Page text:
'Seven On Seven' Series with Matt Doyle
Matt Doyle has been director of football operations at Stanford University since 2007. He took some time to speak with FBA Communications to talk about his job, how it has evolved, the different challenges involved and how he and his team operate when the Cardinal accepts a bowl invitation.
Most people who see a title "Director of Football Operations" really have no idea what that means. What does your job entail, and how do you go about accomplishing what needs to be done?
"The director of football operations role varies at every school in the country. For the most part, a DFO manages the day-to-day operations of the football program while providing support for the student-athletes, coaches and the staff. Our job is to make sure they have everything they need to be successful. In my role as DFO, I serve as an office manager, alumni director, fundraiser, camp coordinator, budget manager, facility director or liaison to numerous groups and people on campus and in the community. One day I might be hosting a donor luncheon or speaking at the Rotary club or checking on the stadium field to make sure the right color of paint was used on the midfield logo. Overall the job requires that you do whatever needs to get done to support the program. No one day is the same and everyday is an an exciting adventure."
You graduated UC Davis with a degree in English and later taught at your high school alma mater. How did you transition into what you are doing now?.
"Prior to coming to Stanford, I spent two years as a teacher and coach at St. Francis High School on nearby Mountain View. In June 2000, I had an opportunity to join the Stanford football staff in an administrative recruiting role and I jumped at the opportunity to work at such a great place. I started out as the associate recruiting coordinator and as I gained more experience and became more comfortable in my role within the program, I was fortunate to be promoted a few times. One of the most important steps during this process was that I totally embraced change… we went through three head coaches in five years and with each coaching change there became a greater opportunity to expand my role and prove to the new staff what I was capable of. While some people failed to embrace the changes, I took it as an opportunity and went full speed ahead. About a year ago I was promoted from Associate AD to the role of Senior Associate Athletic Director. During this time I've always maintained the dual role of director of football operations."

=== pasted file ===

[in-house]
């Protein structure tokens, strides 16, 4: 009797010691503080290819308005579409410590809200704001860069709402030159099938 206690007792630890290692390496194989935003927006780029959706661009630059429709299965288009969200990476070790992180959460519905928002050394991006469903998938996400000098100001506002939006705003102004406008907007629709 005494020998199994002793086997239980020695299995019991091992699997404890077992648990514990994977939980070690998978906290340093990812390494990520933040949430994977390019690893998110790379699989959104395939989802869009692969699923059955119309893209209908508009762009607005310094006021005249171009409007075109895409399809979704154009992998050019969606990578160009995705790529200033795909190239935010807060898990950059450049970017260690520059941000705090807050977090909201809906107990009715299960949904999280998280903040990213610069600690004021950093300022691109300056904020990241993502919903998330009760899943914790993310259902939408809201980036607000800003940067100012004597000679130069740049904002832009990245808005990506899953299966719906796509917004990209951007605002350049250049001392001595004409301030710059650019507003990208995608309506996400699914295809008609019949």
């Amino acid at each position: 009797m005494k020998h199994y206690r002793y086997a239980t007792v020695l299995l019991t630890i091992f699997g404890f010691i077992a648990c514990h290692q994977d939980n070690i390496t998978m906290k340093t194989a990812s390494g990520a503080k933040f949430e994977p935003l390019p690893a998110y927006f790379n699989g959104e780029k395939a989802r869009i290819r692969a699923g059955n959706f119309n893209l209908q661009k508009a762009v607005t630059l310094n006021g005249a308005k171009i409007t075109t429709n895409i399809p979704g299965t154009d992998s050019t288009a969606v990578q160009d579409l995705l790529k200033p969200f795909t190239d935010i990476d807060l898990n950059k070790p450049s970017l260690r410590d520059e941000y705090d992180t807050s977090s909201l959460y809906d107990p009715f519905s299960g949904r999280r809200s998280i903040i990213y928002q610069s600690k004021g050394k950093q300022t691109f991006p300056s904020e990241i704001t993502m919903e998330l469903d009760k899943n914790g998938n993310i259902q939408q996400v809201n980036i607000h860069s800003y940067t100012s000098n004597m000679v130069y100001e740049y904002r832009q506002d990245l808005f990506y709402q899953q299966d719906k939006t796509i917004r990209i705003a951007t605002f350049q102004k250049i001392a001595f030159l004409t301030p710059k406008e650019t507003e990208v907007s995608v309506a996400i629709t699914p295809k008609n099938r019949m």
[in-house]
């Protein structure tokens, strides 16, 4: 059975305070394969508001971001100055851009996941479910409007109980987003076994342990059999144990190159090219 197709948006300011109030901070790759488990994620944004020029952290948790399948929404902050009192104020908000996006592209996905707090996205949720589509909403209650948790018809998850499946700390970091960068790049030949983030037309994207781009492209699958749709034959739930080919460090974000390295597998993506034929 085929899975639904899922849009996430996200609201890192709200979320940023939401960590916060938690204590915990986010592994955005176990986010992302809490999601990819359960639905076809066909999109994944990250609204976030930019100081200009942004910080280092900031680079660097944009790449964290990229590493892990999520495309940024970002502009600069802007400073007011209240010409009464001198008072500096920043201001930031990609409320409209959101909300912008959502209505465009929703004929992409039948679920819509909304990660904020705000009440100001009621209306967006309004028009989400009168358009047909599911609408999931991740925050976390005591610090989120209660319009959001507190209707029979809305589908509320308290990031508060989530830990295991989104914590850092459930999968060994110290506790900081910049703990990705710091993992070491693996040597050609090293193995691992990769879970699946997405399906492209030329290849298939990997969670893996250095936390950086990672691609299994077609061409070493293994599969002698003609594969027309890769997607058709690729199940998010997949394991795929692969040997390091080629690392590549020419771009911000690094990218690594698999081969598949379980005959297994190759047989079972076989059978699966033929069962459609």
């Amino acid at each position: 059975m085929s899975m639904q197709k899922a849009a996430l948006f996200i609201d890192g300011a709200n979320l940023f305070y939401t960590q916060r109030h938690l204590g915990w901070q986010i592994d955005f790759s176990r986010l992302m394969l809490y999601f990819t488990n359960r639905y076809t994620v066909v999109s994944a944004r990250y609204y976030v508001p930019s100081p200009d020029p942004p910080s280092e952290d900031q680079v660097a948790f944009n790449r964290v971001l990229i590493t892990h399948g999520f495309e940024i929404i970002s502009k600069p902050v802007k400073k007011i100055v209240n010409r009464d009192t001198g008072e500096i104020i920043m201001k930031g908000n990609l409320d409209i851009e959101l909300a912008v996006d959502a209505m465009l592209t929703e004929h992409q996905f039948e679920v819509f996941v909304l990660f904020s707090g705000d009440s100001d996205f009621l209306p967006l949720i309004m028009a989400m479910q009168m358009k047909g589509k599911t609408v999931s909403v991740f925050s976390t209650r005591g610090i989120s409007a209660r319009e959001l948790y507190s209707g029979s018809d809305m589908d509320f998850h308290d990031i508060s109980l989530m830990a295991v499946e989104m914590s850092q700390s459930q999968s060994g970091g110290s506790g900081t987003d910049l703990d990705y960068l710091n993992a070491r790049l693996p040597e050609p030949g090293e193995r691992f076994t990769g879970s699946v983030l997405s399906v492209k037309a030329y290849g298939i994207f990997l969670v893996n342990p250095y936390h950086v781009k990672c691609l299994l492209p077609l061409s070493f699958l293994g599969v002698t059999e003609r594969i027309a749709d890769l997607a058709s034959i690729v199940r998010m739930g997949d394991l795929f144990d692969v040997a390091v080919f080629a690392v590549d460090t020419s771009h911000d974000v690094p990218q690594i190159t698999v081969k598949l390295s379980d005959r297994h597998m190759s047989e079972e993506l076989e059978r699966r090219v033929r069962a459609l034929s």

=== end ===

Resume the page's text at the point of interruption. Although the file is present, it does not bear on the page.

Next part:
You have worked at Stanford for both Jim Harbaugh and David Shaw. As far as your department is concerned, can you compare and contrast these two coaches?
I'd say the biggest difference is that with Jim Harbaugh you could tell that he was a rising star and his plan was to revitalize Stanford football and then move on to something else. I think we all knew that Jim was not necessarily here for the long haul, but he was absolutely the right person for the job at that time in our program’s history. David Shaw on the other hand was part of the program’s success between 2007-2010 when he served as our offensive coordinator. When Jim left to the 49ers, David was a natural fit to take over. He is a Stanford alum who grew up in the area and completely embraced all that is great about Stanford University. When you're truly satisfied with the job you have and the people you work with, your approach on a daily basis is a little bit different. You know you are going to be here for a long time and every move you make is both good for the short term and good for the long term stability of the program. That was probably been the biggest difference that I noticed. I've worked for five head coaches and I'm very close with my colleagues across the country so I know what their head coaches are like and I cannot imagine working alongside or playing for a better coach than David Shaw.
Can you give us an idea of what a typical work week in-season is for you?
"The early part of the week is filled with meetings, meetings and more meetings. I meet with our auxiliary football staff, game operations, spirit groups (band leadership, cheer and Axe Committee), marketing and the Stanford Band script writers on Mondays and Tuesday. In the afternoon we have practice and then afterwards I usually spend a few hours in the office catching up from what I missed while I was out at practice. When it's a home game week, I'm actually a lot busier because I host the luncheon on Fridays. I need to plan the event, line up the guests and write the script before taking the stage on Friday. During a home game weekend, my role in game management is much more extensive at home than it is on the road so things are a little busier for me on home games.
"But when we play a road game there's the team travel element that requires a lot of planning and preparation. I have been doing this a long time so much of it comes pretty naturally but there is still a ton of work that goes into moving 165 people from Palo Alto to our away game location. Buses, hotels, meals, charter planes, police escorts, you name it, there is a lot that goes into every weekend when we play a football game. It is very important that you think everything through to avoid any mistakes. And when challenges arise, you have to have a plan in place to fix it.